Wurie was charged and convicted on three different counts. However, two of those charges were later overturned by an appeals court that ruled the officers’ warrantless search of Wurie’s phone violated the Fourth Amendment.

A litany of groups from the across the political spectrum have chimed in with amicus briefs arguing against the ability of police to search phones without warrants. Breifs have been submitted by a coalition of media organizations including the New York Times; the left-leaning  American Civil Liberties Union; and the conservative Cato Institute, which was founded by right-wing billionaire Charles Koch.

“Smartphones could not have been in the minds of the Framers when they wrote the Fourth Amendment to protect ‘persons, houses, papers, and effects, against unreasonable searches and seizures,'” reads the media organizations’ brief, “but the information contained in these devices falls squarely within the amendment’s purpose.”

Conversely, the U.S. Department of Justice, which unsurprisingly supports law enforcement in both cases, has argued that smartphones make it easy for criminals to quickly dispose of incriminating data they’re afraid law enforcement might later see. Text messages can be deleted; apps can be uninstalled; phones can even be remotely wiped of all user data with apps like Find my iPhone.

The United States isn’t the only country currently dealing with the issue of cellphone searches. The Supreme Court of Canada is also in the process of deciding on a case stemming from the 2009 arrest of a Toronto man for robbing a jewelry stall at a flea market. Police searched the man’s phone and discovered pictures of guns and cash, as well as text message about jewelry. That information was used in the man’s prosecution. His lawyer objected and, last year, The Court of Appeal for Toronto ruled that it’s acceptable for police to search a suspect’s phone without a warrant if information on the device isn’t password protected.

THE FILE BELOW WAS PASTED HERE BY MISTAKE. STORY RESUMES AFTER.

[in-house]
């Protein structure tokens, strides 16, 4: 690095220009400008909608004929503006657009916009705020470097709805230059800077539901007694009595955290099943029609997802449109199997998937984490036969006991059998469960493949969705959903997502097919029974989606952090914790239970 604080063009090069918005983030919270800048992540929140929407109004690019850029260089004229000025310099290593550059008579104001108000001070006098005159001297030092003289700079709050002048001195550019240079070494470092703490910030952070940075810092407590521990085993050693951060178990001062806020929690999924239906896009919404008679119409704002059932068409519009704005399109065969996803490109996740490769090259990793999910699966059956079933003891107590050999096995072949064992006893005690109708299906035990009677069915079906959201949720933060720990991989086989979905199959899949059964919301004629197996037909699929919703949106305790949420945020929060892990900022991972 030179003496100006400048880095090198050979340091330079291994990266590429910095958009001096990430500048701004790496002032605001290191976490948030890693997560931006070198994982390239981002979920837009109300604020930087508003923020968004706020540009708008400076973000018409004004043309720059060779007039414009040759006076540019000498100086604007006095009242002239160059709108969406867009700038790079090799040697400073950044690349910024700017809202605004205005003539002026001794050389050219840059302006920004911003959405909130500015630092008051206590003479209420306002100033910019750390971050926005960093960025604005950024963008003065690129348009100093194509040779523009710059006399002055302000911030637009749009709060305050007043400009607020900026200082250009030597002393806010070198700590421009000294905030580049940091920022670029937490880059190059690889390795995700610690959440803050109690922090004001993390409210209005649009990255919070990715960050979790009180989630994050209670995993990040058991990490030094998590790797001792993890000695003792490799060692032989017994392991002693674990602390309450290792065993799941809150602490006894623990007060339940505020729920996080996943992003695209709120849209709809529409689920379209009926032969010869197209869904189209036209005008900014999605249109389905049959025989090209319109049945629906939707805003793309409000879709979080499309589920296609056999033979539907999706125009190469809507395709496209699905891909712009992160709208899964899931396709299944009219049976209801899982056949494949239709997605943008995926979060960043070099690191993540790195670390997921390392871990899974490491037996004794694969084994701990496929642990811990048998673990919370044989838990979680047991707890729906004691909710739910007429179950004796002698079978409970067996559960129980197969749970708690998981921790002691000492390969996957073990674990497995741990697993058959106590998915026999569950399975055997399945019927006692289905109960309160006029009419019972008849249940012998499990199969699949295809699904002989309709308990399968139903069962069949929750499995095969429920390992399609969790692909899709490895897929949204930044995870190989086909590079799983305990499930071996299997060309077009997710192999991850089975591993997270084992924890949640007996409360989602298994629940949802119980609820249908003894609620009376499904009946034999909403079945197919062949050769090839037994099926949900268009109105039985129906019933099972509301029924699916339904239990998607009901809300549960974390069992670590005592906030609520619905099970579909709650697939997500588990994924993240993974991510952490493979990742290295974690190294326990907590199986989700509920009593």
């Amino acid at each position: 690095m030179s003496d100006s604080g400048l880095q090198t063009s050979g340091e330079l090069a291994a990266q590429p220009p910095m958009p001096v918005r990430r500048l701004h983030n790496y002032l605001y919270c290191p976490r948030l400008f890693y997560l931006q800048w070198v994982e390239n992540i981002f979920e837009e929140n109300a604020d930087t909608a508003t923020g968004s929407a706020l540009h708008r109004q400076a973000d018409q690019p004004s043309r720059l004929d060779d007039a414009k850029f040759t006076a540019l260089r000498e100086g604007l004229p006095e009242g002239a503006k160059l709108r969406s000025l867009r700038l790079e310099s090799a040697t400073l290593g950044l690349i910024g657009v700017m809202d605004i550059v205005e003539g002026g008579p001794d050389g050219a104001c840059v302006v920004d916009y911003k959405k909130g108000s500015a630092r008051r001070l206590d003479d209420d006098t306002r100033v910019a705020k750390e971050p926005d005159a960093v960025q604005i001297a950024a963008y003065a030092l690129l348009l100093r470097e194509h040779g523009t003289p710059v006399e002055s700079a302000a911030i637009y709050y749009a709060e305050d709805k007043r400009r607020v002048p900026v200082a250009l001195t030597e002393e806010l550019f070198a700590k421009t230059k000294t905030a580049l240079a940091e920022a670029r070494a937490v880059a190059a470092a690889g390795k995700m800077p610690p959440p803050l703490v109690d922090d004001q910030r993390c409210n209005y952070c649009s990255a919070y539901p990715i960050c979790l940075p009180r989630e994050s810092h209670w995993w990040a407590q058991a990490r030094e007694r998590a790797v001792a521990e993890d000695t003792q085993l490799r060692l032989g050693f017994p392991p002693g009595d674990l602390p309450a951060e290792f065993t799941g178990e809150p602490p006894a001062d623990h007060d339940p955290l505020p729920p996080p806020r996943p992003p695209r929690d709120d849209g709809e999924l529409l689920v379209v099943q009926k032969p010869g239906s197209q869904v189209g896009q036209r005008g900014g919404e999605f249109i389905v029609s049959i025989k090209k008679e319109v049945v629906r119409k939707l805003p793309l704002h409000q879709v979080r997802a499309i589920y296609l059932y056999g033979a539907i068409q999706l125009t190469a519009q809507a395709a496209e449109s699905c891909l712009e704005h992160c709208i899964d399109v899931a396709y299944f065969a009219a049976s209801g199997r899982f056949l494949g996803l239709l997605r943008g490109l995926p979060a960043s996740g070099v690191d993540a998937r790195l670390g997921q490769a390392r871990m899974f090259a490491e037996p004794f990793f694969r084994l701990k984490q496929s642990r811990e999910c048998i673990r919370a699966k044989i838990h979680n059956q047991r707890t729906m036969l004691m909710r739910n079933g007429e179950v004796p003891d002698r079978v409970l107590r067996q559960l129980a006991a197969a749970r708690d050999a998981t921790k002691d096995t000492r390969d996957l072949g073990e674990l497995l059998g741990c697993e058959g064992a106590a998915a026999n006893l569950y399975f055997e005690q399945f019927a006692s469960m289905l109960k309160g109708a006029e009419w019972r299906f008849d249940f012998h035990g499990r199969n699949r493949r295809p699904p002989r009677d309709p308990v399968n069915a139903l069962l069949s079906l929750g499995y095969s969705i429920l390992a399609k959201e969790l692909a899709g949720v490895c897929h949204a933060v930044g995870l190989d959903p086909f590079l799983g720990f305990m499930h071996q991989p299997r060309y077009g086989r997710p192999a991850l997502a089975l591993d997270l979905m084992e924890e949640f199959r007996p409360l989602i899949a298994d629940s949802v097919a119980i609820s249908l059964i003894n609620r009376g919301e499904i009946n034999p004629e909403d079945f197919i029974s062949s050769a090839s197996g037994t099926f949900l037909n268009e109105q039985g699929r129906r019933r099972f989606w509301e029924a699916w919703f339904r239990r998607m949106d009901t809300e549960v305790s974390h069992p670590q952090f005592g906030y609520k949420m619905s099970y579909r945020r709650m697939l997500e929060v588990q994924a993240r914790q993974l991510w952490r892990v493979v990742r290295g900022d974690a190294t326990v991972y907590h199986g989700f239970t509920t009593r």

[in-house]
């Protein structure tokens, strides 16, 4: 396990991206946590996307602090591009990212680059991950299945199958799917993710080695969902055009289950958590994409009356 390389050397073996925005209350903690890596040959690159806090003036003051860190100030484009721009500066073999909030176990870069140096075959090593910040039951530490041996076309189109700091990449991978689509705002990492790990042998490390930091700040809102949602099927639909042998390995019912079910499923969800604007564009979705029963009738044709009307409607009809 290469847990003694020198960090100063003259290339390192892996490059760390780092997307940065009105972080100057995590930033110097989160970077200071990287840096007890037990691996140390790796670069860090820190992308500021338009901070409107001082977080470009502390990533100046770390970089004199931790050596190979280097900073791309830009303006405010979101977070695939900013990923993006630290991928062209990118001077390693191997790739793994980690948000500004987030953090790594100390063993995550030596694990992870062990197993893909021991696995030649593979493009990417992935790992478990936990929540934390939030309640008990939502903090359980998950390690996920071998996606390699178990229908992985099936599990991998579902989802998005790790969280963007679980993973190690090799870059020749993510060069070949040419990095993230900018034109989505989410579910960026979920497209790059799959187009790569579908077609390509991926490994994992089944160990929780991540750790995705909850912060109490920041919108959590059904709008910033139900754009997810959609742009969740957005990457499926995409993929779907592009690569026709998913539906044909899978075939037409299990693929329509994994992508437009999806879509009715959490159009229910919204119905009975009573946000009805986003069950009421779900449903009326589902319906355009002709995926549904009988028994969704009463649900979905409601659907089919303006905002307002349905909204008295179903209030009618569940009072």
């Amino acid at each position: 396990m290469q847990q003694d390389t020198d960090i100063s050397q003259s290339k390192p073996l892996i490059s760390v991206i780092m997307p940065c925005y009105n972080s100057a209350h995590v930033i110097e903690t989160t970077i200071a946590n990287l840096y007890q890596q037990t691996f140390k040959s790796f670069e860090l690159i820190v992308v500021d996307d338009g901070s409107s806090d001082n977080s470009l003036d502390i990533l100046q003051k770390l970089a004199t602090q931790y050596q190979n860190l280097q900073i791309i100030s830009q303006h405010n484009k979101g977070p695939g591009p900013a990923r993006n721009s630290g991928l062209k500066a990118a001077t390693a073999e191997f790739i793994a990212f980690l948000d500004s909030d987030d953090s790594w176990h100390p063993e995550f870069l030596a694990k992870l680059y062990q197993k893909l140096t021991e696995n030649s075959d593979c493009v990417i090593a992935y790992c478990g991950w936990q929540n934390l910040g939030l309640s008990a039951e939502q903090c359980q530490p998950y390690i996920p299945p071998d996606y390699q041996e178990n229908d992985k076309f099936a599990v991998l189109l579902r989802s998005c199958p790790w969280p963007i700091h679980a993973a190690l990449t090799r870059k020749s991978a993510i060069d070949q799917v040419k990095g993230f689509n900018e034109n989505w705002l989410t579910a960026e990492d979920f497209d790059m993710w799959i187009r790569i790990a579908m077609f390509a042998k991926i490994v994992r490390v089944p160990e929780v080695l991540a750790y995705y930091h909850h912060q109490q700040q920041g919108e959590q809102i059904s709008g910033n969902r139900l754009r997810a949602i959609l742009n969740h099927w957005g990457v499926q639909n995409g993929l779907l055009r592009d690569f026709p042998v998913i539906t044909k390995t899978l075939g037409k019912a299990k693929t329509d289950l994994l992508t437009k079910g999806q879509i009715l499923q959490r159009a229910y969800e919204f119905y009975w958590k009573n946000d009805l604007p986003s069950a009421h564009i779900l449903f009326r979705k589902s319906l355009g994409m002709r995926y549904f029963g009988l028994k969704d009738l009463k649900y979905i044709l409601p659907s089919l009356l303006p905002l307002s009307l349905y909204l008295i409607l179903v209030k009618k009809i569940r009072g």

While Canada’s highest court has agreed to hear an appeal on the case, the U.S. court may follow the lead of the Ontario court and strike some sort of compromise.

It’s possible the court will opt to restrict law enforcement’s ability to search a phone depending on the severity of the crime for which the suspect is being accused. There may be little justification for going through the text messages of someone who was jaywalking or loitering, but doing so for a person suspected of smuggling guns or dealing large quantities of illegal narcotics might be acceptable.

A another possible compromise could come in the form of allowing warrantless phone searches, but limiting the types of data that could be legally accesses to only the bits that are reasonably believed to contain evidence of a crime. However, this type of decision could easily prove problematic because it’s difficult for a officer to determine ahead of time where on a cellphone to look for a specific piece of data—especially if they don’t know exactly what is they’re searching for until they see it.

As Chief Justice John Roberts asked during the case’s oral argument earlier this year, ‟If you’re arresting someone on suspicion of being a gang member, what part of the cellphone is not likely to be pertinent evidence?”

During that same session, Justice Elena Kagan worried that, because modern phones allow people to essentially carry a record of their whole lives in their pockets, and police searches can be triggered by almost any reason, significant invasions of privacy could could be triggered by comparatively minor transgressions. She said it was possible that someone would be pulled over for driving without a seatbelt to have every single email, text message, and event on their calendar exposed to police scrutiny.

‟That strikes me as a very different kind of world than the kind of world where somebody has pictures of their family in a billfold,” Kagan said.

California Solicitor General Edward DuMont, arguing on behalf of the state in Riley, said that allowing police to look through the contents of a phone could also help ensure officer safety. DuMont cited an incident where an officer pulled over a car and then became much more alert after looking through a suspect’s phone and seeing pictures of him holding weapons. He added that potentially forfeiting their right to informational privacy is something that people may ultimately have to accept as facet of modern life.

‟People make a choice when they carry their cellphones with them,” DuMont said, ‟and should have no expectation of privacy if they are arrested.”

The court’s decision on both cases is expected some time before June 30.

Photo by Intel Free Press/Wikimedia Commons (CC BY 2.0)

Aaron Sankin

Aaron Sankin

Aaron Sankin is a former Senior Staff Writer at the Daily Dot who covered the intersection of politics, technology, online privacy, Twitter bots, and the role of dank memes in popular culture. He lives in Seattle, Washington. He joined the Center for Investigative Reporting in 2016.